Yes, there are contemporary art rules – codes to let one another know whether or not you are a contemporary art insider or poser.
Number one is that anyone who is anyone does not sign their works of art, with few exceptions. You might as well dot your i’s with hearts. This was once a little tough for me to buy, having started my career in realism where there was a good chance that a painting hung with an unobtrusive signature on it led to more sales. You are aiming to be such a somebody that people know its your work without needing a signature, and if you are not there yet, pretend you are, because a signature yells that you are not even going to get there. Your signature is not part of the work. A frame is not part of the work. Your collector list is not part of the work. All of this is both true and not true.
Which brings me to the next rule, which is that you can be taken as a whore or a sellout if you are actually making money with your art, or that your art has the cultural integrity of bubble gum if it sells too easily. It is a sort of catch-22. I am happy that in my thirties I was paying off a house with my paintings instead of flipping burgers while being artsy fartsy, but I did not yet know that success was not sales. You cannot both make a living and be doing real art, unless you are one of the few who have gained acceptance into the art world equivalent of the NBA. “Who is your audience?” is the phrase here.
Beauty, realism and skill are all intertwined in this next point. In the world of contemporary art it seems that using beauty and skill might automatically lead experts to believe that you lack imagination. If you employ these crutches there is a chance that you might not be an intellectual and you run the risk of having your art immediately dismissed by the tastemakers. I think real experts are able to hold beauty, skill, content, intent, irony and many other things in their consideration all at once, and the pretenders are the ones who feel the knee-jerk reaction to ixnay beauty just because they know it’s loaded. I am glad to see that these qualities seem to be making a comeback.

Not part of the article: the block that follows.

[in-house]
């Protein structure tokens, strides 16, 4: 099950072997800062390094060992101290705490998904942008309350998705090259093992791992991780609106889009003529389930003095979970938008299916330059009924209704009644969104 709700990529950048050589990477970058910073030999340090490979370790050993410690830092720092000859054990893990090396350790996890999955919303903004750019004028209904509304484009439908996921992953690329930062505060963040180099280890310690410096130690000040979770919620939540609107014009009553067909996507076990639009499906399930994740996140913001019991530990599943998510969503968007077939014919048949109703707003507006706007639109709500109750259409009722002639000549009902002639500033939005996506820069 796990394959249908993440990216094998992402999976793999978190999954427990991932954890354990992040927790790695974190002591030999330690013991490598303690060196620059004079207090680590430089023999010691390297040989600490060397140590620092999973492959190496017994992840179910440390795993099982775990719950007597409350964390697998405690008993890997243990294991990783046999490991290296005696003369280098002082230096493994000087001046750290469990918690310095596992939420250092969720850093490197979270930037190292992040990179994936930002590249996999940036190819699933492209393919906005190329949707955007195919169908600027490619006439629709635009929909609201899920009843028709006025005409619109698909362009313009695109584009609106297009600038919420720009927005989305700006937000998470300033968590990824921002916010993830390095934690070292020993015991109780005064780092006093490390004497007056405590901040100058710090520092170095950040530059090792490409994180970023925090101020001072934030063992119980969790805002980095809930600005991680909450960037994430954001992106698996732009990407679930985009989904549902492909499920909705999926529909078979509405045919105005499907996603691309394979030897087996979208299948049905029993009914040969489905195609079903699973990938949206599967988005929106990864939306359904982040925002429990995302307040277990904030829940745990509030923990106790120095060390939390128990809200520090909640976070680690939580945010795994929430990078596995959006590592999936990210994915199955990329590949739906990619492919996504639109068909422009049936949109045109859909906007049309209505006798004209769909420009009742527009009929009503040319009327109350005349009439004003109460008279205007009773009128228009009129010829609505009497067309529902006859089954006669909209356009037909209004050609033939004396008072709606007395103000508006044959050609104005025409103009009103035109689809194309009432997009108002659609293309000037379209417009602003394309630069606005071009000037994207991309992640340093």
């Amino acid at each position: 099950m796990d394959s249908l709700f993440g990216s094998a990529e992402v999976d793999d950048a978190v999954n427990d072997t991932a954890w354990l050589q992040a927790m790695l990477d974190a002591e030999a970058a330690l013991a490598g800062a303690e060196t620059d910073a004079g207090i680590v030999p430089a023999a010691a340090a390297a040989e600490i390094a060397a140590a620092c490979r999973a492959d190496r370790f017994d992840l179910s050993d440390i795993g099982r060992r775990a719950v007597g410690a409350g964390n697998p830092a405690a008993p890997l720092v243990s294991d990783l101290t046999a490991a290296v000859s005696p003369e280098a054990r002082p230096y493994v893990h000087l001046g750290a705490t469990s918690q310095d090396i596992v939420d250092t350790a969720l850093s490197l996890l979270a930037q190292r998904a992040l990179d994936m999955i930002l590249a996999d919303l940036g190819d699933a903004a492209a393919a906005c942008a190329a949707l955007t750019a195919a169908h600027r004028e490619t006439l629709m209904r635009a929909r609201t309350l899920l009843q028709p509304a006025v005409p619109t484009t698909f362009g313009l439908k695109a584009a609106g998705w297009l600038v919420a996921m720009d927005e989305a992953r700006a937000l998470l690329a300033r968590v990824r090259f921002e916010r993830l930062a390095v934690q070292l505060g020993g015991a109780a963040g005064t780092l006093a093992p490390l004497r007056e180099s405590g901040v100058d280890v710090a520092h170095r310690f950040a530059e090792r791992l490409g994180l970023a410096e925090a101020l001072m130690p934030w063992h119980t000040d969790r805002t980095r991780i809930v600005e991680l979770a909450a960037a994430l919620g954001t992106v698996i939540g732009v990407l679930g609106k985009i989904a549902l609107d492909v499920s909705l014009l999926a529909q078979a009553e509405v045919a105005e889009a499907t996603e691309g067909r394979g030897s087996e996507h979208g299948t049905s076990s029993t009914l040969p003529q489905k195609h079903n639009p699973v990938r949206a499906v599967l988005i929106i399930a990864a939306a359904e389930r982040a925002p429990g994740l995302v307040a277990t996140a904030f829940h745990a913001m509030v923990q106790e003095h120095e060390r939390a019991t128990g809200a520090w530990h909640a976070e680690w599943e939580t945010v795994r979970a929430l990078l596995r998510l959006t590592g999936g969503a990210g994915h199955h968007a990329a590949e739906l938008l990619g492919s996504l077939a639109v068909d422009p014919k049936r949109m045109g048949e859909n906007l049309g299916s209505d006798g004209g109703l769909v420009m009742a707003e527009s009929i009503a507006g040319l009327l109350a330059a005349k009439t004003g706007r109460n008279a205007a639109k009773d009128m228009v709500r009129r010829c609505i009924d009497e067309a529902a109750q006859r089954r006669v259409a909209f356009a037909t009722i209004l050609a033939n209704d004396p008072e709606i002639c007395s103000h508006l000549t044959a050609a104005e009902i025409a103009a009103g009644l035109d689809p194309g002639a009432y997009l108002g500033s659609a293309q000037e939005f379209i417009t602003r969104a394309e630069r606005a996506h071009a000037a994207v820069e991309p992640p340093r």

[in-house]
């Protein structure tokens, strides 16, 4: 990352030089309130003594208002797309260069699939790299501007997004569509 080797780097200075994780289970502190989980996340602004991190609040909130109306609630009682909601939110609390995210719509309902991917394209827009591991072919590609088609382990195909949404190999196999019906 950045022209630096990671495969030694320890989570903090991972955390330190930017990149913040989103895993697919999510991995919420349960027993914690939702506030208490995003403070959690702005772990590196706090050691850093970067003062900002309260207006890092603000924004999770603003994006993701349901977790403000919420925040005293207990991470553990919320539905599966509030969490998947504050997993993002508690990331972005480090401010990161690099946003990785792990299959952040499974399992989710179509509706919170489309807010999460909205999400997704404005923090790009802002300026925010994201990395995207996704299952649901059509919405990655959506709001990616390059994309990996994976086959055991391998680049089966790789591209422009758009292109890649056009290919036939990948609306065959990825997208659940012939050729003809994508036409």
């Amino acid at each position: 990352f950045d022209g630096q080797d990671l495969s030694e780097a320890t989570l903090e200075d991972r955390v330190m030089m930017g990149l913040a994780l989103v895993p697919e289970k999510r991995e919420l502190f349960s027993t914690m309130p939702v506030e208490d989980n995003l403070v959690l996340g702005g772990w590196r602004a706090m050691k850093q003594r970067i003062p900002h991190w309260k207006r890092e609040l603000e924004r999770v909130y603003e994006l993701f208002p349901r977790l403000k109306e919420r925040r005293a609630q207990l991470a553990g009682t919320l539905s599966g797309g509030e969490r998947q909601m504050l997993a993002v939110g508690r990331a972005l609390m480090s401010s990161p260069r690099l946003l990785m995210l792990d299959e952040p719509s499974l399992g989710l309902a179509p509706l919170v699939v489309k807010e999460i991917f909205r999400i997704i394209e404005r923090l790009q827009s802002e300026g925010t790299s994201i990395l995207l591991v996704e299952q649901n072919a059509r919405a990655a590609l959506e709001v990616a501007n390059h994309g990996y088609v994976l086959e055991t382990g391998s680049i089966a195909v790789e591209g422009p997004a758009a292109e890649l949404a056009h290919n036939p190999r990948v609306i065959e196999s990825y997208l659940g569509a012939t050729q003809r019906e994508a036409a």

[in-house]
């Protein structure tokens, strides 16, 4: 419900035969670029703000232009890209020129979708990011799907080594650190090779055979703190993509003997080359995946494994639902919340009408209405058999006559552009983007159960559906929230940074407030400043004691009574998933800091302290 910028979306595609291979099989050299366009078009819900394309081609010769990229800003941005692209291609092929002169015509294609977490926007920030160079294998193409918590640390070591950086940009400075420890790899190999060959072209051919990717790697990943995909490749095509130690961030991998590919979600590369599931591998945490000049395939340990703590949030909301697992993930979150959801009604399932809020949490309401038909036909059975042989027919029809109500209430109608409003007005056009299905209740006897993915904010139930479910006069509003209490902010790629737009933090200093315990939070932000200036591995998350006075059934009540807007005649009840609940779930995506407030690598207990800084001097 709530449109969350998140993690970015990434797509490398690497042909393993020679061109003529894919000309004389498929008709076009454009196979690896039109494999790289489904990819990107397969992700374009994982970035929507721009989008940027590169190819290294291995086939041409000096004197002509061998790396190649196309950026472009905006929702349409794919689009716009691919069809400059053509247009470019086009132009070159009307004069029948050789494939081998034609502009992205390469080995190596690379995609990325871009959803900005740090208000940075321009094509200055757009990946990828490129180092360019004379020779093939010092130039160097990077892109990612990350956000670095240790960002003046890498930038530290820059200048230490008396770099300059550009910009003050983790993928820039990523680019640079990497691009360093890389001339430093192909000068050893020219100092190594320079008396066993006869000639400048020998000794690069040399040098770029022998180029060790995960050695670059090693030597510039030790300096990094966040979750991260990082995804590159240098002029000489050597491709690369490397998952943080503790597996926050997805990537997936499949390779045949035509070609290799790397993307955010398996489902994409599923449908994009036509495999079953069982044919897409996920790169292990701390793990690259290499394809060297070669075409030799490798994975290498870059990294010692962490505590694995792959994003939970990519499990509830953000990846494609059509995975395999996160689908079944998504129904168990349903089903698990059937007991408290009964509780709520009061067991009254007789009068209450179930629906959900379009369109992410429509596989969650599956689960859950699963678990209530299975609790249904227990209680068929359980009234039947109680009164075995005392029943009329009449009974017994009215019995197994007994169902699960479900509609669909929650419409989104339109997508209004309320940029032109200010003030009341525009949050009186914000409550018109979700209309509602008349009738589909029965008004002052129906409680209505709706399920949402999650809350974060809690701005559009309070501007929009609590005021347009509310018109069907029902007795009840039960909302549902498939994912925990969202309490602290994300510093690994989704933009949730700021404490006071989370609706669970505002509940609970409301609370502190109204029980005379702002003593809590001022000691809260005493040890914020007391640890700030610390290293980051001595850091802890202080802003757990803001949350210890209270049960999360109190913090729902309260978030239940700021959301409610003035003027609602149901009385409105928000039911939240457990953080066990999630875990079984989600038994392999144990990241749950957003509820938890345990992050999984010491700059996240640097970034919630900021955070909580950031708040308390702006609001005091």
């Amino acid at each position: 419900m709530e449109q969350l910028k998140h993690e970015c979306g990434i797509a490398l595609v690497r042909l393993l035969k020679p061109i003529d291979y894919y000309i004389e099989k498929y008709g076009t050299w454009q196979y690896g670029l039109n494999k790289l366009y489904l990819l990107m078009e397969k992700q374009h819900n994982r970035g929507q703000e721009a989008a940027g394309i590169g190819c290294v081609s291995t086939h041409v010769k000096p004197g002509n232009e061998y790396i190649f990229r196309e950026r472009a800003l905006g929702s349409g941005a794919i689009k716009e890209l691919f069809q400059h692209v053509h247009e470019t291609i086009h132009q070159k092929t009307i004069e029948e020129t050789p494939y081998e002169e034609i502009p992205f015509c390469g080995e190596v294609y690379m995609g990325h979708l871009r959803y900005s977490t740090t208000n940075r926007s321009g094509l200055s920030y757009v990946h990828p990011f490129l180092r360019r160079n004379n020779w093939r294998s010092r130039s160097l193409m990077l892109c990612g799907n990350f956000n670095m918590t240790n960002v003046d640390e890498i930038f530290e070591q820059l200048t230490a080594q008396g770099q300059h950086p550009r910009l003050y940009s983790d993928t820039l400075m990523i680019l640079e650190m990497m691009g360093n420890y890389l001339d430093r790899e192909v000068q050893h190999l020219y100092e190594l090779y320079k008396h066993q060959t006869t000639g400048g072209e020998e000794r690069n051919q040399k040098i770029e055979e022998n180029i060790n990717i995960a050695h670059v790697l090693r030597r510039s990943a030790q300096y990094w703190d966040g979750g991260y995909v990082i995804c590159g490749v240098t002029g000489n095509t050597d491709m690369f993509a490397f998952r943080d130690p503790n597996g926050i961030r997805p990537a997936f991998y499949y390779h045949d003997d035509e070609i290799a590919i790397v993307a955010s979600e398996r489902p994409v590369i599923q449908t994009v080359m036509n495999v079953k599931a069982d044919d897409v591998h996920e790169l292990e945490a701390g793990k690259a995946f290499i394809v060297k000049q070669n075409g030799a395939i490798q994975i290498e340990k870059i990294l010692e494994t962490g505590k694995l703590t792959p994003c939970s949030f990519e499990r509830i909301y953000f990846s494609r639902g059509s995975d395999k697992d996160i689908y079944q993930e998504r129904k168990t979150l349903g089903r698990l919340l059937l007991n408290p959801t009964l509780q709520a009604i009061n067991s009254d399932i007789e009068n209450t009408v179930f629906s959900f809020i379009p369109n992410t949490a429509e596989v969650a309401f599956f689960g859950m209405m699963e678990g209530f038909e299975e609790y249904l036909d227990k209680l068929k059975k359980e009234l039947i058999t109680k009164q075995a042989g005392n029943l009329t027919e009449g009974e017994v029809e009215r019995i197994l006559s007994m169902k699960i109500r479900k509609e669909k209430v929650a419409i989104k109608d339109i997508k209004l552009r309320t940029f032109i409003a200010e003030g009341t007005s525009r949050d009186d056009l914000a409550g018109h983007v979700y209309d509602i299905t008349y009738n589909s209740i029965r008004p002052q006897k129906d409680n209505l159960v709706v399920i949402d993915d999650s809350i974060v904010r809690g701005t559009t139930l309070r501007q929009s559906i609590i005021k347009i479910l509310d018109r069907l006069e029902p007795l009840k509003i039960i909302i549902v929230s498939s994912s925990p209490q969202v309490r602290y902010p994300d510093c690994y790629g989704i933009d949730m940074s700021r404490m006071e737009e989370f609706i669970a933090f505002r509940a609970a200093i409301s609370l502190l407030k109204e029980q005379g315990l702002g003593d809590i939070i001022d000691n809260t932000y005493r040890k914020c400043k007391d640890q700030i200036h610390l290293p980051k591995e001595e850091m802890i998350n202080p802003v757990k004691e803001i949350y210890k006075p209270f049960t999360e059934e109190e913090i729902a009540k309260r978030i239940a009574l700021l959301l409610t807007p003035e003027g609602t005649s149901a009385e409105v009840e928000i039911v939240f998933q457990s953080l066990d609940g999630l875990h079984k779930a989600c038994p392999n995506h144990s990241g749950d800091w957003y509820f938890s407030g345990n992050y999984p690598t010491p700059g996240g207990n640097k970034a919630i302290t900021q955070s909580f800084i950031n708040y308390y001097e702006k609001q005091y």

Another rule is that you can’t be seen as trying too hard. Don’t use the word “professional.” My astute artist friend Kris Cox points out that one doesn’t say “professional doctor,” but a doctor definitely got an advanced degree. What if I danced the way Karen Kilimnik paints, and managed to make money at it? Would the word “professional” distinguish me from being a “dancer” in the YouTube oddity sense or not?
A “dancer”, a “professional dancer”, or a YouTube oddity?
Websites are another good example. Most of the really successful artists have websites that are crappy or non-existent, because they are too busy to deal with a website, do not need to self-promote and besides, Gavin Brown’s site is fine. If your font is too big, forget about it – your font should be microscopic even if no one can read it. (i.e. Petra Cortright, Dominique Gonzalez-Foerster). I think tiny font means you are neither O-L-D, which is a no no, nor trying too hard. I had a curator tell me recently that if an artist’s site has a taupe background, she won’t even look at the work. She also has a list of other website prerequisites to check that inform her opinion of the art that she hasn’t seen yet. Photos of the work should be on a white wall, as if you have already arrived at a white box gallery, not cropped around the painting. Oh yea, and the work should stand on its own.
Which brings me to the thorny subject of contextualization, which is worthy of it’s own post. For now I will just say that it is de rigueur to disdain contextualization because, again, the work should stand on its own, though I have yet to tour a museum with a director, read an article about an artist’s work or go through a personal collection without someone contextualizing the work for the viewers the whole time. Maybe once an artist’s work is in museums and private collections it goes without saying that it stands on its own already, so the backstory runs no chance of supporting the work and everyone already knows what it is anyway, although I often come across art in these situations that doesn’t visually interest me in the least without a comment on the artist’s intent. (Maybe this point should be under the “trying too hard” section.)
So remember the rules:
Pretend you are not trying.
Don’t explain. Hope you get to the point where someone else will.
The work should stand on its own ( ha).
Paint like no one’s watching, but don’t dance that way.